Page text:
The College Club of Buffalo
“Thanks for all you do! Super excited for the Phenomenal Women book!” Allison Davis
“Good luck on your fundraiser.” Adam Earnheardt
“Keep up the good work!” Barbra Estrada
Robyn Armeni Isaac
“Congratulations on all the amazing work you are doing!” Jessica Jewell
Christine & Elliot Legow
“In honor of Beth’s birthday.” Donald Martin
“In honor of my grandmothers & mother who surrounded me with books.” Karen Schubert
“I can hardly believe all you have accomplished in two years.” Karen Willyoung
Patrons ($500 or more)
The Nathalie & James Andrews Foundation
Raymond J. Wean Foundation
One chilly noon in January of 2015, a small group met at Suzie’s Dogs & Drafts to discuss the idea of starting a literary arts organization. From that hopeful beginning, we have grown into a thriving non-profit organization with ongoing programming and numerous activities and collaborations.The hundreds of people working with us—visiting writers, teaching artists, workshop participants, board members, YSU interns, audience members, funders and volunteers—have created a Lit Youngstown community, and are proof to us that a literary arts organization has a place in Youngstown.
In order to remain a sustainable organization with a strong presence in the community, we are asking for your support.For every donation (and for each additional gift of $25) to our Fall Fundraiser, you will receive an entry into our fall drawing to win one of three prizes:
- Painted silk scarf by Tracy Segreti and complementary bronze earrings handcrafted by Robyn Maas.
- Hand-turned curly ash bowl by Davey Jones (pictured below), finished with food-grade mineral oil and beeswax. Signed and numbered.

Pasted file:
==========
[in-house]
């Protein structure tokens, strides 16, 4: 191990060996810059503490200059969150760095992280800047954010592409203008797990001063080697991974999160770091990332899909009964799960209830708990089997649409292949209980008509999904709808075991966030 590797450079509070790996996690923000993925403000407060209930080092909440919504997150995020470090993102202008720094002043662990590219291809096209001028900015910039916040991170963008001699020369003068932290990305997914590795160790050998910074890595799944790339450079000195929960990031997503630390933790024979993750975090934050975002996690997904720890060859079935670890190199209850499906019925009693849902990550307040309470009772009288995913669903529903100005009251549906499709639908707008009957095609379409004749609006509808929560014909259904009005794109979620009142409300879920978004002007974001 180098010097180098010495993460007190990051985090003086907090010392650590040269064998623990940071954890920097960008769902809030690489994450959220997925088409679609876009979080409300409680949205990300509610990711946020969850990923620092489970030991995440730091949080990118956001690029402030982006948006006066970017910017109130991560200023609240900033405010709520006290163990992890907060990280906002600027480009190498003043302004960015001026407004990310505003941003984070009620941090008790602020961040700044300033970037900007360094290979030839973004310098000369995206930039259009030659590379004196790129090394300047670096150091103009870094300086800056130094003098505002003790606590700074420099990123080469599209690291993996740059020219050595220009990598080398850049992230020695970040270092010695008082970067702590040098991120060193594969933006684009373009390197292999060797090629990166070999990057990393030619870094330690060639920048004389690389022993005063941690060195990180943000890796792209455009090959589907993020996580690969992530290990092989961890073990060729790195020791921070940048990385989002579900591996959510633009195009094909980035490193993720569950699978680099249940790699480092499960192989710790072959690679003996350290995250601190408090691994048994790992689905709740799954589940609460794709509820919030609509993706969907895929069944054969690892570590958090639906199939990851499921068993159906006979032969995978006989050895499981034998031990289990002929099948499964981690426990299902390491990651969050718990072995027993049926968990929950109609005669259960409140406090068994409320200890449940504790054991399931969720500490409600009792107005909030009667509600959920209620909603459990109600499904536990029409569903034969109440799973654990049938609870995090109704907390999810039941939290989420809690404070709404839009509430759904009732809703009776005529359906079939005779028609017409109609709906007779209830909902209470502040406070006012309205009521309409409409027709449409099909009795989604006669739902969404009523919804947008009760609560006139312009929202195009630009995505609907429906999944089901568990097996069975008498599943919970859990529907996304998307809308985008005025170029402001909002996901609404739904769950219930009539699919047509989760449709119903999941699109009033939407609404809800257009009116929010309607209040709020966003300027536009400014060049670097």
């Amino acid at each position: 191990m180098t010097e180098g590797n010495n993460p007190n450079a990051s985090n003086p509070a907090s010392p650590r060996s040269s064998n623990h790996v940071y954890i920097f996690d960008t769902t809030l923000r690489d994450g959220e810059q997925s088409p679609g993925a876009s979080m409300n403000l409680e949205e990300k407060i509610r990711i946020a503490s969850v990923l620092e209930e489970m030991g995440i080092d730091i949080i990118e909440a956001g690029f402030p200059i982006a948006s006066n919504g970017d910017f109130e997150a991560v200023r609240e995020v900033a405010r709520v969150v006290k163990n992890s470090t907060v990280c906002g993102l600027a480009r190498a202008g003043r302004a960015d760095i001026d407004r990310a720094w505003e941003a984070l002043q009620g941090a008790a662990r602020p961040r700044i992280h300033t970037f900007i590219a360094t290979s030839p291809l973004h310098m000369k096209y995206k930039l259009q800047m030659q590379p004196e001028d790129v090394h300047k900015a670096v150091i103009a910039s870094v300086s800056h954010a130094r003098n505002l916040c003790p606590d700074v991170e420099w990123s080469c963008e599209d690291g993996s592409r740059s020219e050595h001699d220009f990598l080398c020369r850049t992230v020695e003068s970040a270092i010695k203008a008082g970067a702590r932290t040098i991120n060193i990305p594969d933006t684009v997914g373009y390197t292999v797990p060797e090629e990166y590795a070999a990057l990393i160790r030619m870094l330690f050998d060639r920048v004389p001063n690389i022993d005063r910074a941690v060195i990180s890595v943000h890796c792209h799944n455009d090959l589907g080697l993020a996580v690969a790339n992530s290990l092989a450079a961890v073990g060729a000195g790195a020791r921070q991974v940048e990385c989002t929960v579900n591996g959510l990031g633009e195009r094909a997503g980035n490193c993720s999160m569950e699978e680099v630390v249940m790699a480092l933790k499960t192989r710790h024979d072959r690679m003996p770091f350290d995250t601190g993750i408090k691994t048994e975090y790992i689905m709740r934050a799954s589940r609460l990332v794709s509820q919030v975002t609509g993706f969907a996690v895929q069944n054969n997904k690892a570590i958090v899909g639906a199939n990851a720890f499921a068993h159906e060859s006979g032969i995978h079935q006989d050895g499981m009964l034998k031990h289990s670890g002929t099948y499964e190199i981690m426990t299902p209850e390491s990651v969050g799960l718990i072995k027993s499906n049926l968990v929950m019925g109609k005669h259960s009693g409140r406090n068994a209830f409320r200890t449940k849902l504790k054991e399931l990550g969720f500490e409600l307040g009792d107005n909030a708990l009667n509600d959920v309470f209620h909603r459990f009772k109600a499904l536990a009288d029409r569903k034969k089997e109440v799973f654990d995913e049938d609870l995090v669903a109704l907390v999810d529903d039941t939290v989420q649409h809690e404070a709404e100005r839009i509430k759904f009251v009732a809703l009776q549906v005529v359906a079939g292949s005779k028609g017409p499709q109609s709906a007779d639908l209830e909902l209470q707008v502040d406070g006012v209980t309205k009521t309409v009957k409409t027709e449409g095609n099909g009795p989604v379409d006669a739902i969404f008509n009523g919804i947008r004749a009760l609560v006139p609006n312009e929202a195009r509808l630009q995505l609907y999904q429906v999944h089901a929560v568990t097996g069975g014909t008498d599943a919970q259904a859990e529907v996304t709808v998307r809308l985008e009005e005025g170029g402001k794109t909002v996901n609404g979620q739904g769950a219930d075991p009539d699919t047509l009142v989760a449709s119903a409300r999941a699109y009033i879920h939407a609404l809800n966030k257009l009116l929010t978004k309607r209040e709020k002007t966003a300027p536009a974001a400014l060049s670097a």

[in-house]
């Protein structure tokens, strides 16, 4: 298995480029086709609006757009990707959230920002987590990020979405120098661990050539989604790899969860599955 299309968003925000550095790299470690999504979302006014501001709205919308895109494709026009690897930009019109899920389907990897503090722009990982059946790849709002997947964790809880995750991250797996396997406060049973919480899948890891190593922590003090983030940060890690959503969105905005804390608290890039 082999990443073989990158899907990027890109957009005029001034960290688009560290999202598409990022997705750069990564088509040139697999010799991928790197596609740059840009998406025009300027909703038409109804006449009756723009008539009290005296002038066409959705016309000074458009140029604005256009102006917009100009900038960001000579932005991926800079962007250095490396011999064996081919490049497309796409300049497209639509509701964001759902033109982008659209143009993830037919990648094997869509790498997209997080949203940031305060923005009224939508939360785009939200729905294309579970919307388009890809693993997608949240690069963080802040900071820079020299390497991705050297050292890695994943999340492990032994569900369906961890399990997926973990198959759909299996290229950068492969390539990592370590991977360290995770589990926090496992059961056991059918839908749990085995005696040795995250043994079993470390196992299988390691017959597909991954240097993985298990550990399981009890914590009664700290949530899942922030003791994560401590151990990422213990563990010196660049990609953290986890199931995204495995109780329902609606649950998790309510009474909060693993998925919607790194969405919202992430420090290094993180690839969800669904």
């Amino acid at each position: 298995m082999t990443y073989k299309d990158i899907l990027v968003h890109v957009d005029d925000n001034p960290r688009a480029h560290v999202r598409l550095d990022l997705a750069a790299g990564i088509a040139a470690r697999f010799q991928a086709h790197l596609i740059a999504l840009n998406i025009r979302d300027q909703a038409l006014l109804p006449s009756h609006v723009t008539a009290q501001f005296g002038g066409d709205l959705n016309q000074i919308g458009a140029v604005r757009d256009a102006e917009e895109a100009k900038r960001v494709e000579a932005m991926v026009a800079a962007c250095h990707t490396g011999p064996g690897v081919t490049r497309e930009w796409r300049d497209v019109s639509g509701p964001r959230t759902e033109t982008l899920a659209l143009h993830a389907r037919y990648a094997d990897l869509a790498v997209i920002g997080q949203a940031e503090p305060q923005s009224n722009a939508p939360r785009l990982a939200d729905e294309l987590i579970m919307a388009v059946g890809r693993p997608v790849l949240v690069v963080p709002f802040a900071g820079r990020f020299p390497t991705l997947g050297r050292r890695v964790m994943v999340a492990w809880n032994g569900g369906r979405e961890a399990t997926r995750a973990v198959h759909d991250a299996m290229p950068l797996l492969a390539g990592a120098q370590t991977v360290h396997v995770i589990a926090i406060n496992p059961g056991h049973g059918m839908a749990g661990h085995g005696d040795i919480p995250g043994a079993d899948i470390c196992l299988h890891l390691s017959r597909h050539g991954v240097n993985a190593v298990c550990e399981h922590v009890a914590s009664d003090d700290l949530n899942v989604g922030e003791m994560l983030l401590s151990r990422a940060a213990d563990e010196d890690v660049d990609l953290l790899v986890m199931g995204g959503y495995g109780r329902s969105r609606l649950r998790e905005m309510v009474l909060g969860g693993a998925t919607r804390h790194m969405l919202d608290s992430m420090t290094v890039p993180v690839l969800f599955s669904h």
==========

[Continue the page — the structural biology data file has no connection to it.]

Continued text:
- Bag of books written by local authors featured in our First Wed. reading series.
Please donate before December 1 to be in the drawing, which will be held at our December 7 reading.
We are also seeking ten patrons willing to donate at the $500 level. At any level, your gift is tax deductible to the extent allowed by the law, and it is very much appreciated.
Our energy and motivation come from a deep belief that writing, reading, and storytelling, and being in the company of others engaged in these pursuits, strengthens our community and enriches our quality of life.
Our 2016 First Wednesday reading series featured faculty from YSU, Akron, and Bowling Green, U. of Illinois at Urbana-Champaign, Mercyhurst, and Hiram; students from Youngstown State, the Northeast Ohio Master of Fine Arts and Canfield High School; readers from the fields of history, nursing and psychology; and essays written by incarcerated students. At our open mic after the readings, community members from age 12 to 70 shared their own writing. We also hosted readings at several art venues.
Our outreach work included reading food poems with adults with disabilities from the Purple Cat at Gallagher’s Lunchbucket, and book giveaways and community writing projects at several street fairs and festivals.
We collaborated with Selah Dessert Theater on the Strand Project, soliciting original monologues and staging their performance with local actors. Board member Kris Harrington spearheaded this project which played to a sold-out house and received rave reviews.
We have offered numerous writing workshops, with modest enrollment fees that have invited wide participation while allowing us to pay a stipend to teaching artists. We’ve also offered some free classes thanks to support from the Andrews Foundation.
Our newest project is Food for Thought, a food-themed book club and potluck, a collaboration with the Lake to River Food Co-op.
In mid-December, we will host a reception releasing our book Phenomenal Women: Twelve Youngstown Stories, at the beautiful, historic YWCA. The stories came from our interviews with twelve African American women between the ages of 64 and 101, with deep roots in Youngstown. Support from the Wean Foundation has allowed us to hire a professional photographer, layout editor and cover editor, and to have the book printed locally at City Printing. Co-director Liz Hill spearheaded this project, and we can’t wait to share these insightful stories with the community.